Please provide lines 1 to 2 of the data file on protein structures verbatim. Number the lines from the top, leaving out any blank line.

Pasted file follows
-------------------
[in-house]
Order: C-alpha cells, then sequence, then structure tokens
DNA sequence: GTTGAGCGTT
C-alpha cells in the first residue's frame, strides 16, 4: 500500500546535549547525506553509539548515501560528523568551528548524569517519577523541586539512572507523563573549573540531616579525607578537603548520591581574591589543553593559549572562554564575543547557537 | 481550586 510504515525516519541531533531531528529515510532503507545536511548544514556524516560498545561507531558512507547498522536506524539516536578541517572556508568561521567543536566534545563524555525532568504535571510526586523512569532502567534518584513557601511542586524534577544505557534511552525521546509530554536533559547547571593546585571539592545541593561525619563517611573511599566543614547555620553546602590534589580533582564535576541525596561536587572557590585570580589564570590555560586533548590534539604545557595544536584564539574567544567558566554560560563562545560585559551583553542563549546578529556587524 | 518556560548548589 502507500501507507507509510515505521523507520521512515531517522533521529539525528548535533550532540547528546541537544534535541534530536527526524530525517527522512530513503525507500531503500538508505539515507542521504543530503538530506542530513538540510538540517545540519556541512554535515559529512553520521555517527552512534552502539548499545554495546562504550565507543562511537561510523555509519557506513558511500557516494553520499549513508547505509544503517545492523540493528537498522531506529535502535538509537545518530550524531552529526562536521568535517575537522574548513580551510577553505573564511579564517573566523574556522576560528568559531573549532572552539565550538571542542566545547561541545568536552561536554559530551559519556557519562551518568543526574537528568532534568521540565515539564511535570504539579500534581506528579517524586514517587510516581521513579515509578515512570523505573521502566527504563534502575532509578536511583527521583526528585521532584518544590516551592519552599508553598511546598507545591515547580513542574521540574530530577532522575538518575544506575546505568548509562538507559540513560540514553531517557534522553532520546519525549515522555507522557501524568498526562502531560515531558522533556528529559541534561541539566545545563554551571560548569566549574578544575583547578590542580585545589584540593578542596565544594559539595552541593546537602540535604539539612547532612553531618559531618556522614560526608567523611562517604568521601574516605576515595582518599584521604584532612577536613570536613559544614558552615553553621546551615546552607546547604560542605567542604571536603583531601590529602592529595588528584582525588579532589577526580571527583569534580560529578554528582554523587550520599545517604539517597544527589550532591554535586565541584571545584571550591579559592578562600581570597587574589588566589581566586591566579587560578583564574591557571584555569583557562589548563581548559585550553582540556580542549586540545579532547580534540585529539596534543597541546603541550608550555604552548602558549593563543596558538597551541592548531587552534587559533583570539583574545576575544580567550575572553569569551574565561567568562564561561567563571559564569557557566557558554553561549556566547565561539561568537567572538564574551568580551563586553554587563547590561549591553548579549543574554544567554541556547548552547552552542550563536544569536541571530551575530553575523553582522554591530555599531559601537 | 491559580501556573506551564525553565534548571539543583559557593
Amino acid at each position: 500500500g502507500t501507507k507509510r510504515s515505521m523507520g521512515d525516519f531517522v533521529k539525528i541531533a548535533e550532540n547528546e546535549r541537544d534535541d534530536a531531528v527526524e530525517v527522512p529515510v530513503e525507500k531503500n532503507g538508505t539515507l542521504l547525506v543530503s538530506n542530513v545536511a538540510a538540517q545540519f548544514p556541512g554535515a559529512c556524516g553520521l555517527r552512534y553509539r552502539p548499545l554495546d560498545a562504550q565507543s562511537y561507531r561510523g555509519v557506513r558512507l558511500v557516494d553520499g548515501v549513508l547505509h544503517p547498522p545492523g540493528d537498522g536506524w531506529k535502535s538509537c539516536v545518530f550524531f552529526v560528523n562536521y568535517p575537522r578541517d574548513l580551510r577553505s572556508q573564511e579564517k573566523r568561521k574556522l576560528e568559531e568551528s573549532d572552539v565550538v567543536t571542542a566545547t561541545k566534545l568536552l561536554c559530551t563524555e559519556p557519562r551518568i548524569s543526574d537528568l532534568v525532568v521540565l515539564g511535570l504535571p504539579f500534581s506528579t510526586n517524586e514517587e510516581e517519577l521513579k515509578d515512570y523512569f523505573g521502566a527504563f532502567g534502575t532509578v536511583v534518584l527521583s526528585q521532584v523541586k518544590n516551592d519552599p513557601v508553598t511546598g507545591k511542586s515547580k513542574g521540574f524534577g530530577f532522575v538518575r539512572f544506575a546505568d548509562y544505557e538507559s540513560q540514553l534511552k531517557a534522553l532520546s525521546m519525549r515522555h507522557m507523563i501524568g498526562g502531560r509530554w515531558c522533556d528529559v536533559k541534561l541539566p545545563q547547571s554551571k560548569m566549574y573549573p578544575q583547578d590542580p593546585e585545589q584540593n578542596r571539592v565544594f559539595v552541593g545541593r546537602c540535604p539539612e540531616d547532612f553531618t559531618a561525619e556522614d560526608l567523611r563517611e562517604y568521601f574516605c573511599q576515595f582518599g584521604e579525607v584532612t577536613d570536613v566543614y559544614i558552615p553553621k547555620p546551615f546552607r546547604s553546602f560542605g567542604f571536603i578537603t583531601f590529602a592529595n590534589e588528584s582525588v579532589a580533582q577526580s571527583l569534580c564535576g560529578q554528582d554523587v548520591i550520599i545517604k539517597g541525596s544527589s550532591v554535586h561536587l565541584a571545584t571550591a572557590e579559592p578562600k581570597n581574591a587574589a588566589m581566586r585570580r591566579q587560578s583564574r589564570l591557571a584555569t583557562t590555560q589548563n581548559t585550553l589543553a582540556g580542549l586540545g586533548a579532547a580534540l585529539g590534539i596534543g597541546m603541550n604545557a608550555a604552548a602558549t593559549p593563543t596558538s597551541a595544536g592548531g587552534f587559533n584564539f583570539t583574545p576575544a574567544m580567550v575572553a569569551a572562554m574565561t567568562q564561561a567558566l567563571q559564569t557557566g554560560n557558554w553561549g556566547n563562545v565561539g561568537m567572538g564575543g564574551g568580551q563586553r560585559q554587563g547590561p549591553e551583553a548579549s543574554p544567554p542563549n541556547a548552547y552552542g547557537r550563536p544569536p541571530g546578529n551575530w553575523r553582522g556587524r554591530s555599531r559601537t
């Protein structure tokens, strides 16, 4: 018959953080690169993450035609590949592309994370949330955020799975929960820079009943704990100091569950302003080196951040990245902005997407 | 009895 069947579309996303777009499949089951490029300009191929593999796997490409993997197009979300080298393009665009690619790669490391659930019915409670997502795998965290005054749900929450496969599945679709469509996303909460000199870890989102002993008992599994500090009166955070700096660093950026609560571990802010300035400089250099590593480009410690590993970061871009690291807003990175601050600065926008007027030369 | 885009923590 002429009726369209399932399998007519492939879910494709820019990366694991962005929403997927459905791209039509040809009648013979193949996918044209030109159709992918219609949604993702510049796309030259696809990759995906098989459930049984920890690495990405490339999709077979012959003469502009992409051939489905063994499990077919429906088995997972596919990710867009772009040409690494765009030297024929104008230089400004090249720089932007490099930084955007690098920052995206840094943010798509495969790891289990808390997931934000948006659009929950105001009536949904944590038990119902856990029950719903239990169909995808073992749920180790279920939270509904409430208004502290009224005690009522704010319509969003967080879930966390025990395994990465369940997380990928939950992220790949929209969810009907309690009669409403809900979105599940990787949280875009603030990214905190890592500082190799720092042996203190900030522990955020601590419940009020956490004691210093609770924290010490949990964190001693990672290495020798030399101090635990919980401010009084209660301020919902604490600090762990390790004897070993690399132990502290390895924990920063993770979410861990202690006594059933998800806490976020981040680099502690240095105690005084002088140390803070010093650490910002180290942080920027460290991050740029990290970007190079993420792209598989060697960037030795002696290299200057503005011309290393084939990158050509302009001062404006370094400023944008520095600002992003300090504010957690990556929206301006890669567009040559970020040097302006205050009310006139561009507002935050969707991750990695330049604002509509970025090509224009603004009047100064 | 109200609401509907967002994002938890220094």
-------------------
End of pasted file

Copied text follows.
[in-house]
Order: C-alpha cells, then sequence, then structure tokens